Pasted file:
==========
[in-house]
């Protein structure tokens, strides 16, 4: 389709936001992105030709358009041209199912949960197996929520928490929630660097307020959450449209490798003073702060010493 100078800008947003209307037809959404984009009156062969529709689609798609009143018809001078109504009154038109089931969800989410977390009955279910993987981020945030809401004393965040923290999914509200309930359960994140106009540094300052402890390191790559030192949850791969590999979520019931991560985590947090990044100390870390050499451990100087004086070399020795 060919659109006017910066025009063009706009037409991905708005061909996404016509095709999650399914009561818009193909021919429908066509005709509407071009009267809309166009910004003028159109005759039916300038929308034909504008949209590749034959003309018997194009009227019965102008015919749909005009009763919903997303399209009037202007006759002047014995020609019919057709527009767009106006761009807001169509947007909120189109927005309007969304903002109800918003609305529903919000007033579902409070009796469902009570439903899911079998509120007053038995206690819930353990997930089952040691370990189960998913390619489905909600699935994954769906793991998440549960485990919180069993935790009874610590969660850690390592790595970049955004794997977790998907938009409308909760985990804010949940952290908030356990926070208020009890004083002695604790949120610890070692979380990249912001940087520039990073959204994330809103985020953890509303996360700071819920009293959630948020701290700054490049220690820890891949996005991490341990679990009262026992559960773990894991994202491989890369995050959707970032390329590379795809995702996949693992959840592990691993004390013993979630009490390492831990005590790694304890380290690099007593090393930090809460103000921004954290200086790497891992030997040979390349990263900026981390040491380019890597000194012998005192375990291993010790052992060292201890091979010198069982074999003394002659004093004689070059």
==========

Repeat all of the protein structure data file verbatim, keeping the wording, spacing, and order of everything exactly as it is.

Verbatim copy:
[in-house]
């Protein structure tokens, strides 16, 4: 389709936001992105030709358009041209199912949960197996929520928490929630660097307020959450449209490798003073702060010493 100078800008947003209307037809959404984009009156062969529709689609798609009143018809001078109504009154038109089931969800989410977390009955279910993987981020945030809401004393965040923290999914509200309930359960994140106009540094300052402890390191790559030192949850791969590999979520019931991560985590947090990044100390870390050499451990100087004086070399020795 060919659109006017910066025009063009706009037409991905708005061909996404016509095709999650399914009561818009193909021919429908066509005709509407071009009267809309166009910004003028159109005759039916300038929308034909504008949209590749034959003309018997194009009227019965102008015919749909005009009763919903997303399209009037202007006759002047014995020609019919057709527009767009106006761009807001169509947007909120189109927005309007969304903002109800918003609305529903919000007033579902409070009796469902009570439903899911079998509120007053038995206690819930353990997930089952040691370990189960998913390619489905909600699935994954769906793991998440549960485990919180069993935790009874610590969660850690390592790595970049955004794997977790998907938009409308909760985990804010949940952290908030356990926070208020009890004083002695604790949120610890070692979380990249912001940087520039990073959204994330809103985020953890509303996360700071819920009293959630948020701290700054490049220690820890891949996005991490341990679990009262026992559960773990894991994202491989890369995050959707970032390329590379795809995702996949693992959840592990691993004390013993979630009490390492831990005590790694304890380290690099007593090393930090809460103000921004954290200086790497891992030997040979390349990263900026981390040491380019890597000194012998005192375990291993010790052992060292201890091979010198069982074999003394002659004093004689070059």